Pop your tongues, gays and girls: Miss Alyssa has come to Netflix.
Dancing Queen, a new docuseries, follows Justin “Alyssa Edwards” Johnson in his work with the young and hungry dancers at his Beyond Belief dance studio in Mesquite, Texas. Note that I said “his,” though; while the RuPaul’s Drag Race veteran queen does pop up in drag to offer commentary on the proceedings, this isn’t really her show. Unlike the last mainstream TV effort from Drag Race alumni, The Trixie & Katya Show — which focused on the drag personas of Trixie Mattel, Katya, and later co-host Bob the Drag Queen — Dancing Queen is about peeling the layers back and introducing Johnson to audiences already obsessed with his alter ego.
Surprised? Maybe you shouldn’t be. Johnson has previously discussed not really appearing in drag at his studio. There was even an Alyssa’s Secret episode where some of his young dancers “met” Alyssa.
But considering that Alyssa is who viewers know best from Drag Race — as queens are only identified by their drag names even out of drag on the VH1 reality competition series — Dancing Queen can be something of a shock at first. Perhaps aware of this dilemma, Netflix made sure to include enough Alyssa to tide Drag Race fans over. In addition to the confessionals, Alyssa performs routines in the episodes to add some flair to the proceedings.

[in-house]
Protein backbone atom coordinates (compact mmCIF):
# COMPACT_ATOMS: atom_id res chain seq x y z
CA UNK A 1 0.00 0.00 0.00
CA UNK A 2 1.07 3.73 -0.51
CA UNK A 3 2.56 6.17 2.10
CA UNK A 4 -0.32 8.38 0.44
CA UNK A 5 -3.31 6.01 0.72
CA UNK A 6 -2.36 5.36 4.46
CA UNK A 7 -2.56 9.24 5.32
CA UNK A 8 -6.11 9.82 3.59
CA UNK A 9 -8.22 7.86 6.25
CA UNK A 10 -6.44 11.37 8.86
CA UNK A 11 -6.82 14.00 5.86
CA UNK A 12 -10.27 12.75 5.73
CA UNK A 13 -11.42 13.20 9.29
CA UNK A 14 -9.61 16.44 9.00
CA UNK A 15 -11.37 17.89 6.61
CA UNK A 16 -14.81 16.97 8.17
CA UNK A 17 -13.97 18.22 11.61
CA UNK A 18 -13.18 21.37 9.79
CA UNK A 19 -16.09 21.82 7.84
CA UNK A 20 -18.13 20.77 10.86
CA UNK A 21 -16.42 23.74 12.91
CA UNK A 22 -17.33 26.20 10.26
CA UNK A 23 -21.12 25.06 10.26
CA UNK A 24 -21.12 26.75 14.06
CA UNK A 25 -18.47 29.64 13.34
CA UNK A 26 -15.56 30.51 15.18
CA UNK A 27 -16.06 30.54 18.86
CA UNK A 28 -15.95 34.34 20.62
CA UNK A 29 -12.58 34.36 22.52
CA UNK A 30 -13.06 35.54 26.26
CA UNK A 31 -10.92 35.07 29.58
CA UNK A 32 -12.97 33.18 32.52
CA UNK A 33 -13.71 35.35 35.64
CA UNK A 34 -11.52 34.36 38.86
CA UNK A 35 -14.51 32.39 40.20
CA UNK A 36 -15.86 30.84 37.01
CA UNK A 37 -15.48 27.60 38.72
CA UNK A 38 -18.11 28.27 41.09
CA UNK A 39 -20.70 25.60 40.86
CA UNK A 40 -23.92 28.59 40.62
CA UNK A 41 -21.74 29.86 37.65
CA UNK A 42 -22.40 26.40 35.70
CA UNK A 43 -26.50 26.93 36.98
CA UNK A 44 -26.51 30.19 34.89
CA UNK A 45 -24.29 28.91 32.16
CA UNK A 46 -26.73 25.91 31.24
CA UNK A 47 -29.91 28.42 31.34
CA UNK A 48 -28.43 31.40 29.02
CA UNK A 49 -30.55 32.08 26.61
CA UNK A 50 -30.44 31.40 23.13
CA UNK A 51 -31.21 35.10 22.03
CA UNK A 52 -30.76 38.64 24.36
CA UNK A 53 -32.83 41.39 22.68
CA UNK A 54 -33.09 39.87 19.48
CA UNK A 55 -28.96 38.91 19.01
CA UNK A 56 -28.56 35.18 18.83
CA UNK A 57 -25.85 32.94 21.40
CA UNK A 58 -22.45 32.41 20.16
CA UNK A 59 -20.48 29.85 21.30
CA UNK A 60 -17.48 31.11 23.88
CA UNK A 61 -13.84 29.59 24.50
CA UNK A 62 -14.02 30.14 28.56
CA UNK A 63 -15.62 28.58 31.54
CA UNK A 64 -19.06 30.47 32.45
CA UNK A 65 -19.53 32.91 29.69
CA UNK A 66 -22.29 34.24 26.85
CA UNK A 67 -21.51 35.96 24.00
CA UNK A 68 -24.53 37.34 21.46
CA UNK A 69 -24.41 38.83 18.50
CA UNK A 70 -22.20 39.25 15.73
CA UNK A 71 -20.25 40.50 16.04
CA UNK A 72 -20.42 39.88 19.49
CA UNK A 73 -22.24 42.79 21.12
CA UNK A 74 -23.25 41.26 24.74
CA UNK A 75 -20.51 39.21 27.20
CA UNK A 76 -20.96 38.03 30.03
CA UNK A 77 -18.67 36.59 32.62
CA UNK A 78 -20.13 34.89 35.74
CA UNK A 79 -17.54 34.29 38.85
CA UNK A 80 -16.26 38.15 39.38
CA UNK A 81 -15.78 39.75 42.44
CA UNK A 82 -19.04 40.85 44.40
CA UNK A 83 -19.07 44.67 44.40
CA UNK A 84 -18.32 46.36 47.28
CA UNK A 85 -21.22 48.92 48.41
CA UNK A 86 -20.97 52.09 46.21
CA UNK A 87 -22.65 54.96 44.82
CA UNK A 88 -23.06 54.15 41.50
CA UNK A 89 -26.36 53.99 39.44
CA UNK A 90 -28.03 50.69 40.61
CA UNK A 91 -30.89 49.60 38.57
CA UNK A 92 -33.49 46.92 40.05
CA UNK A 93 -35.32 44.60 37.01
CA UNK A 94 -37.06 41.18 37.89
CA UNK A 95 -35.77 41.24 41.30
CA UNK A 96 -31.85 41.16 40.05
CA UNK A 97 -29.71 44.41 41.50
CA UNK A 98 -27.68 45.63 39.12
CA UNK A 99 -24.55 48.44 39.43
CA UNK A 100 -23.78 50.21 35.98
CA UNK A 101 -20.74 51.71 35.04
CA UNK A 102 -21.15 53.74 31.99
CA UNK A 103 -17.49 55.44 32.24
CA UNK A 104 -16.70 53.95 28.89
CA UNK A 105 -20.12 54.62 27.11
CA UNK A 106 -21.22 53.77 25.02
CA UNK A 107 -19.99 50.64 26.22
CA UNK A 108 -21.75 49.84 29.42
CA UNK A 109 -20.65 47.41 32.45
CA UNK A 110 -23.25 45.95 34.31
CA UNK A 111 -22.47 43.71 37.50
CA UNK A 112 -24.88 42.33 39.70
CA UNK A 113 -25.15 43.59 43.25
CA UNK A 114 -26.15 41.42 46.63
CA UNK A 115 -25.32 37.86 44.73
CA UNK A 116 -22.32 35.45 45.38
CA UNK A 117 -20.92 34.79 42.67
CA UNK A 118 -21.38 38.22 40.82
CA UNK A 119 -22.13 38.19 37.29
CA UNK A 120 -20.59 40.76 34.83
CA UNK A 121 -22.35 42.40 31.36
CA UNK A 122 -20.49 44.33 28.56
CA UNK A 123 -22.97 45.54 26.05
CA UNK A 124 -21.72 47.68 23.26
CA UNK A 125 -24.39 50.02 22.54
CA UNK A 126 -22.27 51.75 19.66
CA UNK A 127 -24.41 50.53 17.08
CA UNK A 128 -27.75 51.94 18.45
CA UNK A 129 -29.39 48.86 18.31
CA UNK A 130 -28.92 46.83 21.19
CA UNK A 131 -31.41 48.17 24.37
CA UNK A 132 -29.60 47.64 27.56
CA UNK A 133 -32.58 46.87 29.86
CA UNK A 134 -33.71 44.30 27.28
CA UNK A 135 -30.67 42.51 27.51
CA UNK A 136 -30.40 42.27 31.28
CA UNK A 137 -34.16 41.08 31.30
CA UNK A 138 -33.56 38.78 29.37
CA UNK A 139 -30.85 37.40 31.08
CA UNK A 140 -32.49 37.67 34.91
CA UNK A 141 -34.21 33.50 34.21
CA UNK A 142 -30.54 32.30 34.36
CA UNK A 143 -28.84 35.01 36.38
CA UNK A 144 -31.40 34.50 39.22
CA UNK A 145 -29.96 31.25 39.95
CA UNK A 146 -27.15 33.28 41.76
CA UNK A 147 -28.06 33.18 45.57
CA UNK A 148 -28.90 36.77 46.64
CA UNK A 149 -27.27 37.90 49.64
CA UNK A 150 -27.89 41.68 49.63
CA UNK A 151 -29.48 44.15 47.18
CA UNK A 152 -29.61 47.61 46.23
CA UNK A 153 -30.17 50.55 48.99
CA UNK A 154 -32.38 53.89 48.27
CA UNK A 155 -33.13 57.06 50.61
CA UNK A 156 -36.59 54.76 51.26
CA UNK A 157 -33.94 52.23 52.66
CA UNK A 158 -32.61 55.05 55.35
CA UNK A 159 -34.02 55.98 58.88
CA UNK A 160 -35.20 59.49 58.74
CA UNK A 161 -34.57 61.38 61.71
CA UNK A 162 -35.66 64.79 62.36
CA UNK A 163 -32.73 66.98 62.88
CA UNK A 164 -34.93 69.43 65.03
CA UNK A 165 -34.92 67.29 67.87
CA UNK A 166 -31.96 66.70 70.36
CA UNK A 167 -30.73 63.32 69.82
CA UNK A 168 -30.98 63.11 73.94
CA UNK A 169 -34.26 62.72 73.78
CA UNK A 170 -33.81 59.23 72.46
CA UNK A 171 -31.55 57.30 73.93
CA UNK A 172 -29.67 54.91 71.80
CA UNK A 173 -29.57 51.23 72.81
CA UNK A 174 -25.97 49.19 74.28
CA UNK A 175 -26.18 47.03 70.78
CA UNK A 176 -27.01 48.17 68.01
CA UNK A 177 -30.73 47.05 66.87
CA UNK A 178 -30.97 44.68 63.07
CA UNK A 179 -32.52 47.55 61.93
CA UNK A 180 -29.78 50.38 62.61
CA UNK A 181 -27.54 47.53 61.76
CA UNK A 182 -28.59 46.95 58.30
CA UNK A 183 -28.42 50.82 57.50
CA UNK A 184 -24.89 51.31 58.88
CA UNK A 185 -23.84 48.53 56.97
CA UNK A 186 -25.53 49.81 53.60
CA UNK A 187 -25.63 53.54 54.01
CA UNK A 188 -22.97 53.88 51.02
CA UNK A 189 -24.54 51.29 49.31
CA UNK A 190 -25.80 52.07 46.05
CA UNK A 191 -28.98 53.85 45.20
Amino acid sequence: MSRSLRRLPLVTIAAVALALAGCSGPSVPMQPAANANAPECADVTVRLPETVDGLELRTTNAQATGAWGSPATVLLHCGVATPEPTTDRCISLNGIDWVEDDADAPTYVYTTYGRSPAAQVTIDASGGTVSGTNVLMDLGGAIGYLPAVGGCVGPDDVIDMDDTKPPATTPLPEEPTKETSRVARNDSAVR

Truthfully, though, the show is best when Alyssa’s not around — and I sincerely never thought I’d say that. (INTO screened the first two episodes of the series ahead of its release.) Dancing Queen is a show about Johnson as an instructor, focusing on his relationships with his students. When the focus stays there, it’s a wonder. When Alyssa’s hyperactive, wig-laden head appears, Dancing Queen feels a bit aimless.
— See What's Next (@seewhatsnext) October 2, 2018
Chalk it up to early indecisiveness about what the show should be, though. Because when Dancing Queen is good, it’s terrific. Johnson is hardcore as an instructor; even Alyssa’s appearance as a choreographer during Drag Race Season 10 didn’t signal what a hardass he can be. His love for his students doesn’t stop him from pushing them to be the very best. Some cry. Some question his decisions. Some get parents involved, to which he both listens when he needs to and tunes out when he doesn’t.
Through it all, Johnson is a pro; you can see where drag daughter Shangela got her professionalism. He’s also just as compelling to watch serious and out of drag as he is silly and in drag. There’s a charisma when it comes to Johnson (and by extension, Alyssa) that can’t be denied.
One of my favorite moments of the series so far was watching Johnson on a bad date. It’s a painstaking sequence, as boring as it is fascinating. What happens when a hurricane of personality meets an utter void? As it turns out, this date! You get the distinct impression that being a world-famous drag queen dating in small-town Texas must be near-impossible.
Overall, Dancing Queen is a delight, just a bit unfocused. If you’re expecting The Alyssa Edwards Show, brace yourself, because this isn’t it. But when the audience — and the show itself — accepts that fact, Dancing Queen will be a better show for it.
Dancing Queen is streaming on Netflix now.